Time for a quick update from the European city that Americans love to visit….London.
We went several times and really enjoyed ourselves, but you need to watch your budget. It’s tough enough for a family to deal with plane tickets, crummy exchange rates and the high cost of urban hotels, but everything in London seems to cost a fortune.
Tips for cutting costs usually include things like eating at a lot of Indian/curry joints. Now, I adore Indian food, but I’m willing to bet that a lot of American kids haven’t exactly been snarfing down the chicken tikka masala or prawn curry on a regular basis. So here’s my suggestion before you go to London — take the kids to your local Indian restaurant and help them find dishes that they like, and you’ll be all set for squeezing those food costs in Britain.
Fodor’s has a good Travel Wire overview article on London, including sights, dining and lodging and their list of 10 free things to do, plus five more inexpensive options.
Lodging is always a big chunk of the budget, and Britain is starting to develop chain hotel options that can help. Here’s the info from the UK’s Times Online. I’d love to always stay at a cozy, charming B&B that welcomes kids, but it’s hard to tell what you’re getting from across the Atlantic.
Sometimes a chain works best; there are names like Ibis in Europe that are good for families but not well known by Americans.
For discount prices to a variety of city attractions like museums, you often can’t beat city passes. The UK’s Telegraph gives links to sites that sell such passes for London and also Edinburgh, Liverpool and York.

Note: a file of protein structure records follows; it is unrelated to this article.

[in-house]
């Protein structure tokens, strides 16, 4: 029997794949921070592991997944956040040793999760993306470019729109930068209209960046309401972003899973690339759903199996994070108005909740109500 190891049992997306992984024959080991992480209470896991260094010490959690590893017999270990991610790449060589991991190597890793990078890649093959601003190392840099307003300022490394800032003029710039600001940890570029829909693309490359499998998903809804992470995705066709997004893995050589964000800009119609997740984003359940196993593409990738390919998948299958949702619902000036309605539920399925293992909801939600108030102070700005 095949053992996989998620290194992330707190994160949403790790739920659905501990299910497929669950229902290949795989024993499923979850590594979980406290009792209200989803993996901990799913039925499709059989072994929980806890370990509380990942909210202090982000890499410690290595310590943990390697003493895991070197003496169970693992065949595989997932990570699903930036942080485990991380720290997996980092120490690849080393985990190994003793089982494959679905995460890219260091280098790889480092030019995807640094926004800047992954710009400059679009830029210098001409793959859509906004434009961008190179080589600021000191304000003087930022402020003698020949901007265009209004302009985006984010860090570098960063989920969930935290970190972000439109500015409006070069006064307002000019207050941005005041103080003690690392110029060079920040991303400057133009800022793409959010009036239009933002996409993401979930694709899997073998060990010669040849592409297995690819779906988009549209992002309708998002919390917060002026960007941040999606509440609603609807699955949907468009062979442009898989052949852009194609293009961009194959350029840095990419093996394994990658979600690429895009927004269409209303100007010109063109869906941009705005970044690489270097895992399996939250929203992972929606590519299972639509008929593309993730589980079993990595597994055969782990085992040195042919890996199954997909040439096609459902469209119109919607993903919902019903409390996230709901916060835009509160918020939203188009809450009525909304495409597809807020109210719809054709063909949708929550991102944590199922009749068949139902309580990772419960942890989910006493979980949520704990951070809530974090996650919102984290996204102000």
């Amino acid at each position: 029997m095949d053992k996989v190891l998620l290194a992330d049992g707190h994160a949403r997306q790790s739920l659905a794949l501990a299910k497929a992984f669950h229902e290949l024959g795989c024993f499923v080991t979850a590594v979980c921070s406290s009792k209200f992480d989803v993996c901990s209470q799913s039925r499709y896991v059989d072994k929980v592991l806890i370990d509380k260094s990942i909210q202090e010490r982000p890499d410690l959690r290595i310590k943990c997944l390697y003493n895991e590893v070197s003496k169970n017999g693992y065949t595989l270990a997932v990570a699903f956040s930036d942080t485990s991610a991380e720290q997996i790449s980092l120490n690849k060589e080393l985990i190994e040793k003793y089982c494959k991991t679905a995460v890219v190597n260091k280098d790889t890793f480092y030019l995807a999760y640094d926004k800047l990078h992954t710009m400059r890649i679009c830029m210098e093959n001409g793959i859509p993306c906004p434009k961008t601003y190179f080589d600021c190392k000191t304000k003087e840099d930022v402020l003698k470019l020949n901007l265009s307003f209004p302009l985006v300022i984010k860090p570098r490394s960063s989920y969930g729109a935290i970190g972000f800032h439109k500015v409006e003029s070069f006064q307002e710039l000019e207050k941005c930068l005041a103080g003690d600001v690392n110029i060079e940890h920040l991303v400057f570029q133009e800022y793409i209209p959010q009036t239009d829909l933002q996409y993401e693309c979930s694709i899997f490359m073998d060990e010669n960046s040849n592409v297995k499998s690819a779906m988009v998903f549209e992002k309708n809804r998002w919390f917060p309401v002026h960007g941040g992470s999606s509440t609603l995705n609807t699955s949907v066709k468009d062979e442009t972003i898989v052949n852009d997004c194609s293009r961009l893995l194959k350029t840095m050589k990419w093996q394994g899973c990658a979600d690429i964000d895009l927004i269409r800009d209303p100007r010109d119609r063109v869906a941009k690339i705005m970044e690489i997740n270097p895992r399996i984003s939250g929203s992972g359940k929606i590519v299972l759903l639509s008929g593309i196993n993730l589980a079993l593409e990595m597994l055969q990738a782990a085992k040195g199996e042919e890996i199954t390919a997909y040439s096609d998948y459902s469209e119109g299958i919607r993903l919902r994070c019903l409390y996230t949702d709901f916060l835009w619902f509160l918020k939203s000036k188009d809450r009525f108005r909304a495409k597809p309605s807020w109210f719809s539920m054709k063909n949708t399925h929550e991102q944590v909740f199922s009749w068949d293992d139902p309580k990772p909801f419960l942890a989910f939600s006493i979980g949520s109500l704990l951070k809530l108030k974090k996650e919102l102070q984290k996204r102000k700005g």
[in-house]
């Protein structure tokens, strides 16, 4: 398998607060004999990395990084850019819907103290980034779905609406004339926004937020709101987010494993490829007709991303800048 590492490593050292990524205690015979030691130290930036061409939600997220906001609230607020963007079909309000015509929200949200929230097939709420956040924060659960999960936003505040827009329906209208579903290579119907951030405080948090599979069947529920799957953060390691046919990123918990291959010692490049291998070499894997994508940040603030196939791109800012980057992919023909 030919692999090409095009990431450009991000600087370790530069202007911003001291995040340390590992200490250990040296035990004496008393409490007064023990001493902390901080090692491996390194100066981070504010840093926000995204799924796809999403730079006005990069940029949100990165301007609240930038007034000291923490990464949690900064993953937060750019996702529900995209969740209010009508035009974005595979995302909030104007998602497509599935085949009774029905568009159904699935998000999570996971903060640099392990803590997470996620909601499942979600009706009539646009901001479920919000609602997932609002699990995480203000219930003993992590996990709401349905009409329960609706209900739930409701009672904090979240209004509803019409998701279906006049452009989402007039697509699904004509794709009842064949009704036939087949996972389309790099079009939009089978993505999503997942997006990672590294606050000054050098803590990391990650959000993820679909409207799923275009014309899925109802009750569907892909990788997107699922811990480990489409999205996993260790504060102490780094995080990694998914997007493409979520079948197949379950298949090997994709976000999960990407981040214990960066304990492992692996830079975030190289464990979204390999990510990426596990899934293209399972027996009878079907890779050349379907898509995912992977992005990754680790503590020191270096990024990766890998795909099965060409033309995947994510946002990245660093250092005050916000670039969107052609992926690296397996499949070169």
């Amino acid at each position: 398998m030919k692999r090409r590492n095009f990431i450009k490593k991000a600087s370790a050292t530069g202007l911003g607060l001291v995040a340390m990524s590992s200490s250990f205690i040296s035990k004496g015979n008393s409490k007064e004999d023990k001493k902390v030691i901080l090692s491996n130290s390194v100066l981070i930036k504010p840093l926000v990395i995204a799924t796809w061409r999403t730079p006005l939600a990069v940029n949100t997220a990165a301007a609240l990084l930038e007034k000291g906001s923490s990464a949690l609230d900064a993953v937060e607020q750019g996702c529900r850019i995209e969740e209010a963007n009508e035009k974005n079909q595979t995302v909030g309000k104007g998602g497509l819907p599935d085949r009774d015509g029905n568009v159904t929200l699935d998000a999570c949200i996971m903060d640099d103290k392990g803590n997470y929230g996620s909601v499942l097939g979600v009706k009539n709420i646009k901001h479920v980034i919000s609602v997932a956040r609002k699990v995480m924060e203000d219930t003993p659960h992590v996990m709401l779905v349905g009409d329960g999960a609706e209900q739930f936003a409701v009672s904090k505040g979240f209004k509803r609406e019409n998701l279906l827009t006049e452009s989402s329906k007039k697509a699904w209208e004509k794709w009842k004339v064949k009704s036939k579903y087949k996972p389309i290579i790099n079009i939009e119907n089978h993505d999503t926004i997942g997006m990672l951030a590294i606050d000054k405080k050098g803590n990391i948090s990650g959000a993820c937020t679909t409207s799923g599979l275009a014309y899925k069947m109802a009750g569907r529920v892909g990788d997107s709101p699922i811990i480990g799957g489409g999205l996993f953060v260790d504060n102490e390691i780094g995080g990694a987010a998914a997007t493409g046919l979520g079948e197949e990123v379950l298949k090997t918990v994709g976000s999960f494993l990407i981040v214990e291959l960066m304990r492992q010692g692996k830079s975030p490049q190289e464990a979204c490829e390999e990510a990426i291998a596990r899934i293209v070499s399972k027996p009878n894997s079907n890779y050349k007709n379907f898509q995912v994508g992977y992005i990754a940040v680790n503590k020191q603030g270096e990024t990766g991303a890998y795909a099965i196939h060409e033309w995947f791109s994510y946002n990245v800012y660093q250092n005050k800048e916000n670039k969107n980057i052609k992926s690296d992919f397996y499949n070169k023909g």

There is a Travelcard pass for the Tube (the Underground, or subway) and bus service; we used this and it was so nice to just flash the pass and not have to fumble around for change, especially with wiggly kids.
Take a look at the London Tourist Board’s Web site for family fun in the city, and I also like the layout of the LondonTown site, which has a pdf download right now for “what’s on” for the 2006 Christmas/holiday season. Time Out London always has loads of info about what’s going on in the city.
London’s calling….you really should go!
Update 29 December 2006: From the venerable New York Times “36 Hours in….” travel series, here’s 36 Hours in London.
Update 10 January 2007: CHOW, the online foodie magazine, has some very specific suggestions for less expensive London eats.
Update 09 February 2007: More cheap eats from TimeOut London (an invaluable Web site and magazine.)
Update 27 March 2007: There are some gorgeous Will van Overbeek photos of London sights on this National Geographic Traveler blog post. I also like this video, 24 Hours in London, from the concierge.com Web site.
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